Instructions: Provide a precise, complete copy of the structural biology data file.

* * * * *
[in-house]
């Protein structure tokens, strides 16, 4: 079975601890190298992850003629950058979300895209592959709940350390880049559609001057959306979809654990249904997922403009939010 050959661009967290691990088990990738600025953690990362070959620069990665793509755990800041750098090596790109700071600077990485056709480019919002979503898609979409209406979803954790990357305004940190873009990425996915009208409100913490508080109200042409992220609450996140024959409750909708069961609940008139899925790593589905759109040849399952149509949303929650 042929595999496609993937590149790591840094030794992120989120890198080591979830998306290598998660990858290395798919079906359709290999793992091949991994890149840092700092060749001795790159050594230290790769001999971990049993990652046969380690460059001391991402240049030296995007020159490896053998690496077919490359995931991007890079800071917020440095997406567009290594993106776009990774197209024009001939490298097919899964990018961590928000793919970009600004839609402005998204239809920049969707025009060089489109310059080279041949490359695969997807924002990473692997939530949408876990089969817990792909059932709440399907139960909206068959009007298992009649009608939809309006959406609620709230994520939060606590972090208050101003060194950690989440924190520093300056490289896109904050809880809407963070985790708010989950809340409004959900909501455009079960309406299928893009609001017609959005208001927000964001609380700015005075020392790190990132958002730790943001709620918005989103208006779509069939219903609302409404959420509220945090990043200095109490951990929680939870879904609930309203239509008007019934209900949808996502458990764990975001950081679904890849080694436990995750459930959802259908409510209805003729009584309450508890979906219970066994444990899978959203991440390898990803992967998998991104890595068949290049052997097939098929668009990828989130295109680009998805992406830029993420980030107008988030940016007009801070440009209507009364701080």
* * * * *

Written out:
[in-house]
């Protein structure tokens, strides 16, 4: 079975601890190298992850003629950058979300895209592959709940350390880049559609001057959306979809654990249904997922403009939010 050959661009967290691990088990990738600025953690990362070959620069990665793509755990800041750098090596790109700071600077990485056709480019919002979503898609979409209406979803954790990357305004940190873009990425996915009208409100913490508080109200042409992220609450996140024959409750909708069961609940008139899925790593589905759109040849399952149509949303929650 042929595999496609993937590149790591840094030794992120989120890198080591979830998306290598998660990858290395798919079906359709290999793992091949991994890149840092700092060749001795790159050594230290790769001999971990049993990652046969380690460059001391991402240049030296995007020159490896053998690496077919490359995931991007890079800071917020440095997406567009290594993106776009990774197209024009001939490298097919899964990018961590928000793919970009600004839609402005998204239809920049969707025009060089489109310059080279041949490359695969997807924002990473692997939530949408876990089969817990792909059932709440399907139960909206068959009007298992009649009608939809309006959406609620709230994520939060606590972090208050101003060194950690989440924190520093300056490289896109904050809880809407963070985790708010989950809340409004959900909501455009079960309406299928893009609001017609959005208001927000964001609380700015005075020392790190990132958002730790943001709620918005989103208006779509069939219903609302409404959420509220945090990043200095109490951990929680939870879904609930309203239509008007019934209900949808996502458990764990975001950081679904890849080694436990995750459930959802259908409510209805003729009584309450508890979906219970066994444990899978959203991440390898990803992967998998991104890595068949290049052997097939098929668009990828989130295109680009998805992406830029993420980030107008988030940016007009801070440009209507009364701080």